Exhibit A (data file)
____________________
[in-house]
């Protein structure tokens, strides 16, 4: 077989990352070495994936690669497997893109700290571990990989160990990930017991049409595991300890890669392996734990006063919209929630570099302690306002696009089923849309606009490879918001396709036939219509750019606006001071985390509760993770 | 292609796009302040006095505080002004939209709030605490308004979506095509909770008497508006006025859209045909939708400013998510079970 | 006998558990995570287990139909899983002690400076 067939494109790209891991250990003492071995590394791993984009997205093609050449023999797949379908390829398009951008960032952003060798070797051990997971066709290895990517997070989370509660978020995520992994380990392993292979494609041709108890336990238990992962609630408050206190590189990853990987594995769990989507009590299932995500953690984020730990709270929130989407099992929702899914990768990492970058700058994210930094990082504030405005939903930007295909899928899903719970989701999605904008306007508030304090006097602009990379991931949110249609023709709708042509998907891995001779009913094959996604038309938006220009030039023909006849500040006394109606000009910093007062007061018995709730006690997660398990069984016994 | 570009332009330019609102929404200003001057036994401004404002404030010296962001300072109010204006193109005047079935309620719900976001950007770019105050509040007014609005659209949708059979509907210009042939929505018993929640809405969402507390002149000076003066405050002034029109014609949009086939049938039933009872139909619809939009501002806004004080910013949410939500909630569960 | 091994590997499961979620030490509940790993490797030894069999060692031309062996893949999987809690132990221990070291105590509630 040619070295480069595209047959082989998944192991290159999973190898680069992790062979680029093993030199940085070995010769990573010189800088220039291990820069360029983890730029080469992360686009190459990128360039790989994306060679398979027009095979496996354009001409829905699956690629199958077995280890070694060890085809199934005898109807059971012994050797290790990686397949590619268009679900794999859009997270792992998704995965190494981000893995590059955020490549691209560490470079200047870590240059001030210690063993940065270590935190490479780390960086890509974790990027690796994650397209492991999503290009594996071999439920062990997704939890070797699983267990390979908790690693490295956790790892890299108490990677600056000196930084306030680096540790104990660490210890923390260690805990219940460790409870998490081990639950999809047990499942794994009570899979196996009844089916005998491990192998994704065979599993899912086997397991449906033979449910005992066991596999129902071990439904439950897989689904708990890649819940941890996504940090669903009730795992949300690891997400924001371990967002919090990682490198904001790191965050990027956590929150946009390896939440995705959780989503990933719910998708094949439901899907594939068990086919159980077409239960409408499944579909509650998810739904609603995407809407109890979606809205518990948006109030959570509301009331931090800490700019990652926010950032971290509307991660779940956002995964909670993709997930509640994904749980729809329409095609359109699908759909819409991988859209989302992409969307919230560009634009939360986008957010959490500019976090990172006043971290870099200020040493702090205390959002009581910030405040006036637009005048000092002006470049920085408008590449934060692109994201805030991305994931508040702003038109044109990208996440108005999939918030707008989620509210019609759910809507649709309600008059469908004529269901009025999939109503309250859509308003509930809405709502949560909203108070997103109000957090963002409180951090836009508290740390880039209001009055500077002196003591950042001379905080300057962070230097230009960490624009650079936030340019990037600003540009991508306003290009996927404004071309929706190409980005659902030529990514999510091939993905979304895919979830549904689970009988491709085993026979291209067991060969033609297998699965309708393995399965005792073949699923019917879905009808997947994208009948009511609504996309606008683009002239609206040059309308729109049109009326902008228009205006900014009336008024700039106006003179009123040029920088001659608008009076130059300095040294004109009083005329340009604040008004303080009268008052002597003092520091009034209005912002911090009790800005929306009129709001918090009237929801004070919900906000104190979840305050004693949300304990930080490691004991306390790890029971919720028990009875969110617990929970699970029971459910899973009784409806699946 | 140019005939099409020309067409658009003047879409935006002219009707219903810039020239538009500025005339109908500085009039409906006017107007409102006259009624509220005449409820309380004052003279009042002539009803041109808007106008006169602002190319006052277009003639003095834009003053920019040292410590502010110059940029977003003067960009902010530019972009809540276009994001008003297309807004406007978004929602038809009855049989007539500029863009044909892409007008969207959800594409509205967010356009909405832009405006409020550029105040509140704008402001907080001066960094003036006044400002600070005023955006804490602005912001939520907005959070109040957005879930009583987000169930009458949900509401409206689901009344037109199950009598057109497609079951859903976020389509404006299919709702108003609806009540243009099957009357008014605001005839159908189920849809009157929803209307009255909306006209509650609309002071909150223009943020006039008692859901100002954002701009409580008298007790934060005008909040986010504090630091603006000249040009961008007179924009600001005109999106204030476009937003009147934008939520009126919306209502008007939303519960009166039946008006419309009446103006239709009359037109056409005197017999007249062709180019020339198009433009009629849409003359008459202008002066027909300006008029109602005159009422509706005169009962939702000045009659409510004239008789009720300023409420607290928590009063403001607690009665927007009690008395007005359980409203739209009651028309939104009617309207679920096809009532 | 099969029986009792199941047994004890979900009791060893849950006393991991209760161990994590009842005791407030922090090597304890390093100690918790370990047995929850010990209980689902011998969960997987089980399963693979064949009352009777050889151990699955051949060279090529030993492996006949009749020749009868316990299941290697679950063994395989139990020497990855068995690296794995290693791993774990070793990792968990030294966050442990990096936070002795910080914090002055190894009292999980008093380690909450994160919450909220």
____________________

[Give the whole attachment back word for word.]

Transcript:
[in-house]
């Protein structure tokens, strides 16, 4: 077989990352070495994936690669497997893109700290571990990989160990990930017991049409595991300890890669392996734990006063919209929630570099302690306002696009089923849309606009490879918001396709036939219509750019606006001071985390509760993770 | 292609796009302040006095505080002004939209709030605490308004979506095509909770008497508006006025859209045909939708400013998510079970 | 006998558990995570287990139909899983002690400076 067939494109790209891991250990003492071995590394791993984009997205093609050449023999797949379908390829398009951008960032952003060798070797051990997971066709290895990517997070989370509660978020995520992994380990392993292979494609041709108890336990238990992962609630408050206190590189990853990987594995769990989507009590299932995500953690984020730990709270929130989407099992929702899914990768990492970058700058994210930094990082504030405005939903930007295909899928899903719970989701999605904008306007508030304090006097602009990379991931949110249609023709709708042509998907891995001779009913094959996604038309938006220009030039023909006849500040006394109606000009910093007062007061018995709730006690997660398990069984016994 | 570009332009330019609102929404200003001057036994401004404002404030010296962001300072109010204006193109005047079935309620719900976001950007770019105050509040007014609005659209949708059979509907210009042939929505018993929640809405969402507390002149000076003066405050002034029109014609949009086939049938039933009872139909619809939009501002806004004080910013949410939500909630569960 | 091994590997499961979620030490509940790993490797030894069999060692031309062996893949999987809690132990221990070291105590509630 040619070295480069595209047959082989998944192991290159999973190898680069992790062979680029093993030199940085070995010769990573010189800088220039291990820069360029983890730029080469992360686009190459990128360039790989994306060679398979027009095979496996354009001409829905699956690629199958077995280890070694060890085809199934005898109807059971012994050797290790990686397949590619268009679900794999859009997270792992998704995965190494981000893995590059955020490549691209560490470079200047870590240059001030210690063993940065270590935190490479780390960086890509974790990027690796994650397209492991999503290009594996071999439920062990997704939890070797699983267990390979908790690693490295956790790892890299108490990677600056000196930084306030680096540790104990660490210890923390260690805990219940460790409870998490081990639950999809047990499942794994009570899979196996009844089916005998491990192998994704065979599993899912086997397991449906033979449910005992066991596999129902071990439904439950897989689904708990890649819940941890996504940090669903009730795992949300690891997400924001371990967002919090990682490198904001790191965050990027956590929150946009390896939440995705959780989503990933719910998708094949439901899907594939068990086919159980077409239960409408499944579909509650998810739904609603995407809407109890979606809205518990948006109030959570509301009331931090800490700019990652926010950032971290509307991660779940956002995964909670993709997930509640994904749980729809329409095609359109699908759909819409991988859209989302992409969307919230560009634009939360986008957010959490500019976090990172006043971290870099200020040493702090205390959002009581910030405040006036637009005048000092002006470049920085408008590449934060692109994201805030991305994931508040702003038109044109990208996440108005999939918030707008989620509210019609759910809507649709309600008059469908004529269901009025999939109503309250859509308003509930809405709502949560909203108070997103109000957090963002409180951090836009508290740390880039209001009055500077002196003591950042001379905080300057962070230097230009960490624009650079936030340019990037600003540009991508306003290009996927404004071309929706190409980005659902030529990514999510091939993905979304895919979830549904689970009988491709085993026979291209067991060969033609297998699965309708393995399965005792073949699923019917879905009808997947994208009948009511609504996309606008683009002239609206040059309308729109049109009326902008228009205006900014009336008024700039106006003179009123040029920088001659608008009076130059300095040294004109009083005329340009604040008004303080009268008052002597003092520091009034209005912002911090009790800005929306009129709001918090009237929801004070919900906000104190979840305050004693949300304990930080490691004991306390790890029971919720028990009875969110617990929970699970029971459910899973009784409806699946 | 140019005939099409020309067409658009003047879409935006002219009707219903810039020239538009500025005339109908500085009039409906006017107007409102006259009624509220005449409820309380004052003279009042002539009803041109808007106008006169602002190319006052277009003639003095834009003053920019040292410590502010110059940029977003003067960009902010530019972009809540276009994001008003297309807004406007978004929602038809009855049989007539500029863009044909892409007008969207959800594409509205967010356009909405832009405006409020550029105040509140704008402001907080001066960094003036006044400002600070005023955006804490602005912001939520907005959070109040957005879930009583987000169930009458949900509401409206689901009344037109199950009598057109497609079951859903976020389509404006299919709702108003609806009540243009099957009357008014605001005839159908189920849809009157929803209307009255909306006209509650609309002071909150223009943020006039008692859901100002954002701009409580008298007790934060005008909040986010504090630091603006000249040009961008007179924009600001005109999106204030476009937003009147934008939520009126919306209502008007939303519960009166039946008006419309009446103006239709009359037109056409005197017999007249062709180019020339198009433009009629849409003359008459202008002066027909300006008029109602005159009422509706005169009962939702000045009659409510004239008789009720300023409420607290928590009063403001607690009665927007009690008395007005359980409203739209009651028309939104009617309207679920096809009532 | 099969029986009792199941047994004890979900009791060893849950006393991991209760161990994590009842005791407030922090090597304890390093100690918790370990047995929850010990209980689902011998969960997987089980399963693979064949009352009777050889151990699955051949060279090529030993492996006949009749020749009868316990299941290697679950063994395989139990020497990855068995690296794995290693791993774990070793990792968990030294966050442990990096936070002795910080914090002055190894009292999980008093380690909450994160919450909220």